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I used to work for Shell for about a year, in between slightly less s*** jobs. The only benefit was that I live in Oregon and it's not self service so the occasional person from out of state that isnt infuriated by the fact that they're not allowed to pump here, would give me tips for washing their windshield. I made a whole $27 one night! Lol The fact that it was exciting to me shows what kinds of jobs I've had in the past.

We weren't allowed to take lunch breaks (the real kind where you clock off and people leave you alone), but instead we could scarf whatever food we brought or could buy for full price at the station in between cars and hope we got to our lunch before a rush hit. The overnight shift was boring, but thats when all the weirdos came out, and so things could be kind of interesting, at least.

I'll never forget Justin, the pump guy who was ending his shift and taking all the trash on the property out, he had 5 bags to throw over into the side of the dumpster, and the bottom of the last bag had a tear in it, that he was unaware of. It was also full of about 30 diapers.... yeah... so the bag flew open and the diapers weren't exactly closed up very well and he was sprayed. It got on his face. In his hair. On his uniform.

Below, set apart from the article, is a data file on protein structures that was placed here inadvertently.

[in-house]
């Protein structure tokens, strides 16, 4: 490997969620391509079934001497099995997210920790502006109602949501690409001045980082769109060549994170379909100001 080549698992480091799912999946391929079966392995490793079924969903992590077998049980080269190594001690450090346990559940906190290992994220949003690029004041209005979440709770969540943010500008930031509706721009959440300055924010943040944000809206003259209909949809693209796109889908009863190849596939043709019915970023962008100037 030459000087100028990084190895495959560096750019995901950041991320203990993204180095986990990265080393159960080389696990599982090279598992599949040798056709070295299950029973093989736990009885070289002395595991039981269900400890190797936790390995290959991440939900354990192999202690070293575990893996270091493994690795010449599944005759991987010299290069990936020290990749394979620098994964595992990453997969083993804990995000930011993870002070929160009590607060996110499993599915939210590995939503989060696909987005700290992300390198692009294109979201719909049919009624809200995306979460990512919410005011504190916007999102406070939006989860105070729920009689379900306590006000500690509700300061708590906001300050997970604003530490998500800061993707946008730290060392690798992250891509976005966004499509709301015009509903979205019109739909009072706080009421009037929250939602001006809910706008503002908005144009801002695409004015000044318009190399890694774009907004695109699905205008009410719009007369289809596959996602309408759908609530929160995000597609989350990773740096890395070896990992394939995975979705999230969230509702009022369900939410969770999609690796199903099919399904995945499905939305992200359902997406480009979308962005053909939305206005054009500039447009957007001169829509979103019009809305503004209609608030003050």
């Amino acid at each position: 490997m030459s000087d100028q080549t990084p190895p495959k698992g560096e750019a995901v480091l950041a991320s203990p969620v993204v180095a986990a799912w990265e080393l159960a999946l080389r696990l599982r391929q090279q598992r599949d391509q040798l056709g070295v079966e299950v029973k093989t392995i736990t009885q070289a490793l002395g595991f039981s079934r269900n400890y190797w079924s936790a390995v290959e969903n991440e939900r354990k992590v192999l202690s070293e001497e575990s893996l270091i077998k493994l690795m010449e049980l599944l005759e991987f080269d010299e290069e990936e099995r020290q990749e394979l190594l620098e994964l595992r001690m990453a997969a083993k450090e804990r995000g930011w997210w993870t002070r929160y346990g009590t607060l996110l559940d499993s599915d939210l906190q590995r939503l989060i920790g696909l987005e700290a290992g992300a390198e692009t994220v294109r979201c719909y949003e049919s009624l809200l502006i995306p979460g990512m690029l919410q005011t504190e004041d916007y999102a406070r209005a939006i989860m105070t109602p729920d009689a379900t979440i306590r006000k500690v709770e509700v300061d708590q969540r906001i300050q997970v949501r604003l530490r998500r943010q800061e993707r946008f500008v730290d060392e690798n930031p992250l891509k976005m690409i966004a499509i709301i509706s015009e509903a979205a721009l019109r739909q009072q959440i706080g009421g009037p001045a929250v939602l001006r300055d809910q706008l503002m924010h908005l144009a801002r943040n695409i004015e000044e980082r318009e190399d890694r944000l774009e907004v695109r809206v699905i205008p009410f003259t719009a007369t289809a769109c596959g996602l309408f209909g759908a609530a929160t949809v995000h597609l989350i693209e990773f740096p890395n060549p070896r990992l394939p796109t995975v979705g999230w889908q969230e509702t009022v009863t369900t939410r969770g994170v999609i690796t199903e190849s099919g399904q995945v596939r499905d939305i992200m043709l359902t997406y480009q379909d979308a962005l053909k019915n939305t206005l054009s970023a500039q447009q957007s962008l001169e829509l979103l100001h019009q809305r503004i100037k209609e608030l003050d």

The rage filled SCREAM that he let out was truly that of the most downtrodden minimum wage worker I've ever heard. He pulled his shirt off and came stomping into the store seething and shrieking every curse word he could possibly think of- and as soon as the smell hit us, we then knew exactly what had happened. That crazy mofo came back the next day, too. He didn't want to talk to anyone about anything for about a week...

If they had been me I would've quit on the spot. $10 an hour isn't worth being covered in human waste. It just isn't.

Poor Scumbags

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All lawyers are wealthy scumbags. Just checked my student loan balance and can confirm some of us are, in fact, _poor _scumbag.

Not The Guy WIth The Hammer

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I'm a construction super. People assume that because I work in construction that I'm stupid. Let's see the average person look at a set of plans and wind up with a correctly completed building. Oh, and I have a college degree. Lots of us do. I'm not the guy you want running the tractor, or swinging the hammer. But guess who's got over 100 change orders in a year and turned the budget from a loss to a profit?